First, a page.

In Memoriam: Ken Norton
He had been our Destroyer, the doer of things
We dreamed of doing but could not bring ourselves to do.
—From a poem by Etheridge Knight
Ken Norton passed away yesterday at the age of 70. He was my favorite fighter.
Growing up in the Bronx in the ’70s you almost couldn’t help but be a sports fanatic. The Mets had their magical run in 1969 and made it back to the Series again in ’73, the Knicks won what is still their last NBA championship and remained an Eastern conference force through half the decade, and George Steinbrenner, Billy Martin and the Yankees were busy forging their Bronx Zoo identity. But perhaps no sport so dominated the 1970s consciousness as boxing.
It’s true, the era that brought us inflation and disco was also arguably the heyday of the sweet science. While guys like Roberto Duran, Wilfred Benitez, and Alexis Arguello were already busy carving out their legends, the 1976 Summer Olympics made American boxers Ray Leonard, Michael Spinks, and Leon Spinks household names. There were fierce rivalries in just about every weight class. But nothing captured the public imagination like the Heavyweights. On my block everyone had their favorites. Some guys worshipped Ali, while others saw themselves in the relentless determination of Smokin’ Joe Frazier. George Foreman, the hard-punching gold medalist from the 1968 Olympics, had his share of supporters too. There were other recognizable and formidable contenders with names like Quarry and Shavers and Young. But my guy was Ken Norton.
A former United States Marine, Norton seemed cut out of block of marble. “His arms are bigger than my legs,” as my Dad used to say. And he had the wingspan of a condor. He racked up three Marine Heavyweight Titles before turning pro in 1967. Norton’s early career had a similar arc to other fighters of his generation as he compiled a 29-1 record in his first 30 bouts against an assortment of journeymen and no-names. It wasn’t until he faced off against Ali in 1973 that I, and many others, really began taking notice. Norton, fighting in an unorthodox cross-armed crab style, broke Ali’s jaw en route to a 12-round split decision win for the not-so-coveted NABF Championship. It was always rare witnessing anyone get the better of Ali. Later that year Ali won it right back, also in split decision fashion. Despite their obvious differences, as a pair of fighters Norton and Ali were well matched. They fought the last fight of their trilogy in Yankee Stadium in 1976. Though it was pretty much in my backyard, I was way too young to attend. It was an epic bout, but Ali took a very controversial 15-round decision. It absolutely crushed me. All these years (and countless viewings) later you still can’t convince me that Norton wasn’t robbed.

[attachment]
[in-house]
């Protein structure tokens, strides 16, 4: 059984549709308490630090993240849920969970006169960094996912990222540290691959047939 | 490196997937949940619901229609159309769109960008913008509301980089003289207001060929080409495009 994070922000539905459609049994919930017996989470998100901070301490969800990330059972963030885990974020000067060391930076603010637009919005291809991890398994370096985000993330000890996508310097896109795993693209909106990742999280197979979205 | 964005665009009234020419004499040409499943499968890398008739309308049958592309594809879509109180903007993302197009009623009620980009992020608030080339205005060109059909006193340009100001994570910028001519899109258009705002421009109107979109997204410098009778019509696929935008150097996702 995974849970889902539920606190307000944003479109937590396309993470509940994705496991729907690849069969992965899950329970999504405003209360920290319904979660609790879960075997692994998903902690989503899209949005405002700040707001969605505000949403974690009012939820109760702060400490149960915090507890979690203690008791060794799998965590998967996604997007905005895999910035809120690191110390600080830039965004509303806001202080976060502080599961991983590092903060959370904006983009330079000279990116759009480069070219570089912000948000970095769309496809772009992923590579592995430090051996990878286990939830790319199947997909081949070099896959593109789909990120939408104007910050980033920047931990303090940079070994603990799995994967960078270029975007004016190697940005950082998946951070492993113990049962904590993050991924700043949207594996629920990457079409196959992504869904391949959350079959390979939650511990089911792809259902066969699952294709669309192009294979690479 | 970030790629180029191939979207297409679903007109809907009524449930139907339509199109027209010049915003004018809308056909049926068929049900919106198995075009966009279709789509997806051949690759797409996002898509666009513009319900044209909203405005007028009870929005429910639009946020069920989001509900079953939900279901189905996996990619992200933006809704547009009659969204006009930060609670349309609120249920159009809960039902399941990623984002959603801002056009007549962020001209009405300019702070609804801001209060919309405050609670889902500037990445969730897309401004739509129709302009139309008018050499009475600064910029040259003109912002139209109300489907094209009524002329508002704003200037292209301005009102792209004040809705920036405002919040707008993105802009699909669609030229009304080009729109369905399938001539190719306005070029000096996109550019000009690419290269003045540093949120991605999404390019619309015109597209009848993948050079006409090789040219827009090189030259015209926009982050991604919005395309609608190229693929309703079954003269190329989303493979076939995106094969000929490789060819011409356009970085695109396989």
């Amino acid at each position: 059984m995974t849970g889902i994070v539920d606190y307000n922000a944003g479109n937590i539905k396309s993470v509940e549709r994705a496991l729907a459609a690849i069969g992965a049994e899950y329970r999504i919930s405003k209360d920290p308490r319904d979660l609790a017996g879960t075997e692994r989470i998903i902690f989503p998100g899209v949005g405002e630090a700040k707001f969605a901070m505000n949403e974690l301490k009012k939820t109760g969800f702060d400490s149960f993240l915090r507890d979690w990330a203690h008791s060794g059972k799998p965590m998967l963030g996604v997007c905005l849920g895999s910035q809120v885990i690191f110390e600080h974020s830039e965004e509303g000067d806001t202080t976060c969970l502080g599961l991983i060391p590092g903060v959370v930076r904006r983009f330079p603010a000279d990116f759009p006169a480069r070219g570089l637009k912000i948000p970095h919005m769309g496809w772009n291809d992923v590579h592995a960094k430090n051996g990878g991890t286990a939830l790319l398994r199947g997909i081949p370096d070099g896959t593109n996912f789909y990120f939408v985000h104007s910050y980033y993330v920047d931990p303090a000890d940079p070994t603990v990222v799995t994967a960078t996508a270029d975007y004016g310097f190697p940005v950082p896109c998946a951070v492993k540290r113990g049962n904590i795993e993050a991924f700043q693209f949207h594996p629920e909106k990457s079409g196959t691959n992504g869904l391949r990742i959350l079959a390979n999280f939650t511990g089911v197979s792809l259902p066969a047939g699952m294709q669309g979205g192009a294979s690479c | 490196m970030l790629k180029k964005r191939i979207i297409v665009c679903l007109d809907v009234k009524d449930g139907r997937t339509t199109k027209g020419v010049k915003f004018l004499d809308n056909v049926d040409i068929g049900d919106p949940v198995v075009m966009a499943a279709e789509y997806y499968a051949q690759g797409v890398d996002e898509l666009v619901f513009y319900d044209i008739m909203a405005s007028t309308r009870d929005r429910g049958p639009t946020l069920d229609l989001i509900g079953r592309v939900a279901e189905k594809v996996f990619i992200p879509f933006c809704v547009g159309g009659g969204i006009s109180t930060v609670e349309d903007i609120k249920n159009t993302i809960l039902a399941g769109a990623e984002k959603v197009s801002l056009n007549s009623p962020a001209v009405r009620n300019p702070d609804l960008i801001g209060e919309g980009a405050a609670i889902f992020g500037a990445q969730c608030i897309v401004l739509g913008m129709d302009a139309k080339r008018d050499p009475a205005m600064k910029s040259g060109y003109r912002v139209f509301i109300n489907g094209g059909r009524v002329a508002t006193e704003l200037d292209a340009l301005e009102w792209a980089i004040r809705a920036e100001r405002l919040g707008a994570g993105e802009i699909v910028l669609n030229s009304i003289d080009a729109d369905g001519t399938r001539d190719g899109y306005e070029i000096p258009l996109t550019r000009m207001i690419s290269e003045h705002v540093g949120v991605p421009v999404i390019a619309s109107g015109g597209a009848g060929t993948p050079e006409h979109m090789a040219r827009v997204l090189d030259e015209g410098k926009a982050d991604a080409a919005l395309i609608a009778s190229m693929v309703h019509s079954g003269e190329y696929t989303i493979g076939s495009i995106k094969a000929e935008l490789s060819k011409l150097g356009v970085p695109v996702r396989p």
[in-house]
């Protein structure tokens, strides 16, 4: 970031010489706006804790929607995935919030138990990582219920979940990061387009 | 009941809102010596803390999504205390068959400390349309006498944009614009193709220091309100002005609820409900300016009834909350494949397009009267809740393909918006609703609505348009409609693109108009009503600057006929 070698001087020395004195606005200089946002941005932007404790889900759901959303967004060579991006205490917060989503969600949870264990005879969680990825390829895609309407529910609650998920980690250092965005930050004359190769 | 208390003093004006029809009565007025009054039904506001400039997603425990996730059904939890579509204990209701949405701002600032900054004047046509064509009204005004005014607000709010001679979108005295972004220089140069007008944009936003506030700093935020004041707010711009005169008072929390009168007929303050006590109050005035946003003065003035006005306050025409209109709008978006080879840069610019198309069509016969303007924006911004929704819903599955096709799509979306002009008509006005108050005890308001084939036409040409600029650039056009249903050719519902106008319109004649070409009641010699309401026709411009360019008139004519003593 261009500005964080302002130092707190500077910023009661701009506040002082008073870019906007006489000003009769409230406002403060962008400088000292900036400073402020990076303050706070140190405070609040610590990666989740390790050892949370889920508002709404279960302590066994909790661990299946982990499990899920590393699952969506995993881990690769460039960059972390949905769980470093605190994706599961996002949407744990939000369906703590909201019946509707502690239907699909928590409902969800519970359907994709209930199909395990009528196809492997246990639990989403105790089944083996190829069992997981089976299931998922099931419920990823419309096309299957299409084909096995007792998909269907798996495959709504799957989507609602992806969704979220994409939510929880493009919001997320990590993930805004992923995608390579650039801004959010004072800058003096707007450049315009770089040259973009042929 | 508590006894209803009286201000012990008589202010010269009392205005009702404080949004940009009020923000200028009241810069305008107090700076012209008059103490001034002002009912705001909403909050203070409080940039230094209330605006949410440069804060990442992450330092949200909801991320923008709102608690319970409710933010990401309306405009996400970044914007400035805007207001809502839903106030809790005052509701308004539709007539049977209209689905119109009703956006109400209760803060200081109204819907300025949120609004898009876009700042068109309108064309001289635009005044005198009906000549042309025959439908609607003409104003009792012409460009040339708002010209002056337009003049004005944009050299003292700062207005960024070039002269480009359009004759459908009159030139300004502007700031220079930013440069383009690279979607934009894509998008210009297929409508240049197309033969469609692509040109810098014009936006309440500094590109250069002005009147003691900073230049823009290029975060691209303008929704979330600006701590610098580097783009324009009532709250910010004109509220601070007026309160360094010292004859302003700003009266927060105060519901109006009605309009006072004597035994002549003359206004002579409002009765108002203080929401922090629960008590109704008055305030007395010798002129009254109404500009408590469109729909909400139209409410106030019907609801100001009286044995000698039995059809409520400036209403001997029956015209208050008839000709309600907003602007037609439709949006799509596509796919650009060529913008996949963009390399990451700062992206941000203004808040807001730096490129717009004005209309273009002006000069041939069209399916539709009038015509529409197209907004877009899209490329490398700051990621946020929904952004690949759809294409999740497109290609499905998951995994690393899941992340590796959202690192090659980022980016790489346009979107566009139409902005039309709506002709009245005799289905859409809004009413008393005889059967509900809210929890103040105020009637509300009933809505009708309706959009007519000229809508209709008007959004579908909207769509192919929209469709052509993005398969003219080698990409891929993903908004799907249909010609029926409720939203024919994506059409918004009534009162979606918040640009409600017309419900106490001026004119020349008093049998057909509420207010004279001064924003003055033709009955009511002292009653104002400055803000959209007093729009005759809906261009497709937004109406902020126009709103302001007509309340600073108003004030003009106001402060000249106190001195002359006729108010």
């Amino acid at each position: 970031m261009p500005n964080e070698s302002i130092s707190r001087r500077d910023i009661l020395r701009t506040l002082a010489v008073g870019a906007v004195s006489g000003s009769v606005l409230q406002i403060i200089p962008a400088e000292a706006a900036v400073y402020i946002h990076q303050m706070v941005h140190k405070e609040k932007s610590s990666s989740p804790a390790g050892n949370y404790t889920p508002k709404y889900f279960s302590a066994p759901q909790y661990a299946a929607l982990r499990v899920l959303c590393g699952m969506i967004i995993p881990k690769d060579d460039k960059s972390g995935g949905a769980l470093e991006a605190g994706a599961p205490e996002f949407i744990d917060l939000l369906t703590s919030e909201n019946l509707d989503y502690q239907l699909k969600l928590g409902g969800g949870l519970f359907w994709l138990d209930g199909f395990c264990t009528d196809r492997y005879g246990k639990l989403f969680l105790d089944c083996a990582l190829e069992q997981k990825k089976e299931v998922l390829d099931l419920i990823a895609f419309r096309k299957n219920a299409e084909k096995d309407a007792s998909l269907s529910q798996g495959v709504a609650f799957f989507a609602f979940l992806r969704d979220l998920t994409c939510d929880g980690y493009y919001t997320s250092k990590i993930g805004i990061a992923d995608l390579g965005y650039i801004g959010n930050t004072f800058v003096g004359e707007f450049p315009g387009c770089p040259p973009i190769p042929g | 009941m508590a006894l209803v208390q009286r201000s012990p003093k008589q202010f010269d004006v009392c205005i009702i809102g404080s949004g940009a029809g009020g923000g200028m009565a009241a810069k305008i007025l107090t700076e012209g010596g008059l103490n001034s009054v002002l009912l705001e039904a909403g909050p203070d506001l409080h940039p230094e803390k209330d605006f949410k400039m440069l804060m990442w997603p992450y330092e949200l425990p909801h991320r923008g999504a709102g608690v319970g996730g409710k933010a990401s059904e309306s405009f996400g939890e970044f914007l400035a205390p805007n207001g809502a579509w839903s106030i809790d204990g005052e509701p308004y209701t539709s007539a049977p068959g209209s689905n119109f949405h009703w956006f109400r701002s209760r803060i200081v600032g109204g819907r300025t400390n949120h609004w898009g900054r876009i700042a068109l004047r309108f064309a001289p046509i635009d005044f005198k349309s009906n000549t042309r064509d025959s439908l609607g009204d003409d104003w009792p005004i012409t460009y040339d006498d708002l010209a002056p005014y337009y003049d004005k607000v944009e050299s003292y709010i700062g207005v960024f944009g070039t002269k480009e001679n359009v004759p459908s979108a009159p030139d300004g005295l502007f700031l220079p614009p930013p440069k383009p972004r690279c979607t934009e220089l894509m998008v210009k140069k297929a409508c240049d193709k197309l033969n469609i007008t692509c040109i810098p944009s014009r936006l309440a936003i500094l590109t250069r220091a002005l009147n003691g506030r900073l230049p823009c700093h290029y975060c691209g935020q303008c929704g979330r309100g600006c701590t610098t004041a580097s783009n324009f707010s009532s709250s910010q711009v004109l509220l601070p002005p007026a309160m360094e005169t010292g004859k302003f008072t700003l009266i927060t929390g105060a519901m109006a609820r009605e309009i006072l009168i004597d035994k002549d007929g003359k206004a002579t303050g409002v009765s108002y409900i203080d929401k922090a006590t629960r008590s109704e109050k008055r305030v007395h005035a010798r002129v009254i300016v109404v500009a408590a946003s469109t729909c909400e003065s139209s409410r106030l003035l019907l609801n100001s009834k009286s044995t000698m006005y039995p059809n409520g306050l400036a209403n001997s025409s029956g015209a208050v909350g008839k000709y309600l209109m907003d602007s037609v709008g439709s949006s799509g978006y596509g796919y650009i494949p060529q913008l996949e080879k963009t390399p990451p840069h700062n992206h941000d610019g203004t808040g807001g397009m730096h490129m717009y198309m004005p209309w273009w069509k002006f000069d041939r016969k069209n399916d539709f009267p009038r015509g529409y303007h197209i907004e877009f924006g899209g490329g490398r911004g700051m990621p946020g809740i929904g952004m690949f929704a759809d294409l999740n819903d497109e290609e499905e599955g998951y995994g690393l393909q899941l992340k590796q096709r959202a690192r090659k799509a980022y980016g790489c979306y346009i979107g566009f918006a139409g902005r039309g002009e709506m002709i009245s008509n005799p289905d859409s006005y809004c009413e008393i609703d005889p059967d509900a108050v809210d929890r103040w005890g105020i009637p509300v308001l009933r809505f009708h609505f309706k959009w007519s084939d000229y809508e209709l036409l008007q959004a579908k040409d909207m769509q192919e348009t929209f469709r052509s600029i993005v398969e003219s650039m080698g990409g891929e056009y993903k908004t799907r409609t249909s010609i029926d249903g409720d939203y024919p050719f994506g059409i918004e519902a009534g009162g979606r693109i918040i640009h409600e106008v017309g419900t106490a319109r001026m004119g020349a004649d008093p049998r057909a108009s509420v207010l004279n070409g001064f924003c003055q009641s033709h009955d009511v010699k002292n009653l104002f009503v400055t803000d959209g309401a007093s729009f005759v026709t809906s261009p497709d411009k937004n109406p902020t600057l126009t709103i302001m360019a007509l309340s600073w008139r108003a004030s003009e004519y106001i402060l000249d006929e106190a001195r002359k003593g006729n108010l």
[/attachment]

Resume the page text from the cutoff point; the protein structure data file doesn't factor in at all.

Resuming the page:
Like so many heavyweights of the era, Norton fought just about everyone. The only hole on his boxing resume being Joe Frazier. In 1977 he would finally win the WBC Heavyweight title that had eluded him with a win over Jimmy Young, only to lose it a year later via split decision to up-and-comer Larry Holmes. It was yet another disappointing and highly-questionable decision going against the champ. After that, Norton’s only win of note came in the form of a first-round knockout of Earnie Shavers in 1979. But there would be no more title shots. His final bout was sad first round TKO at the hands of Gerry Cooney. Norton was 38 then and although he still looked like Hercules, he was a shell of his former self. Still, I watched every undefended blow hoping against hope that my guy would find it in himself to unleash just one more wicked uppercut for old time’s sake. It never came.
When I read yesterday that Ken Norton had passed away, I almost couldn’t believe it. He was my guy. My Heavyweight. He beat Muhammad Ali TWICE! And he beat Larry Holmes TOO! I don’t care what anyone says. Rest in peace, Champ.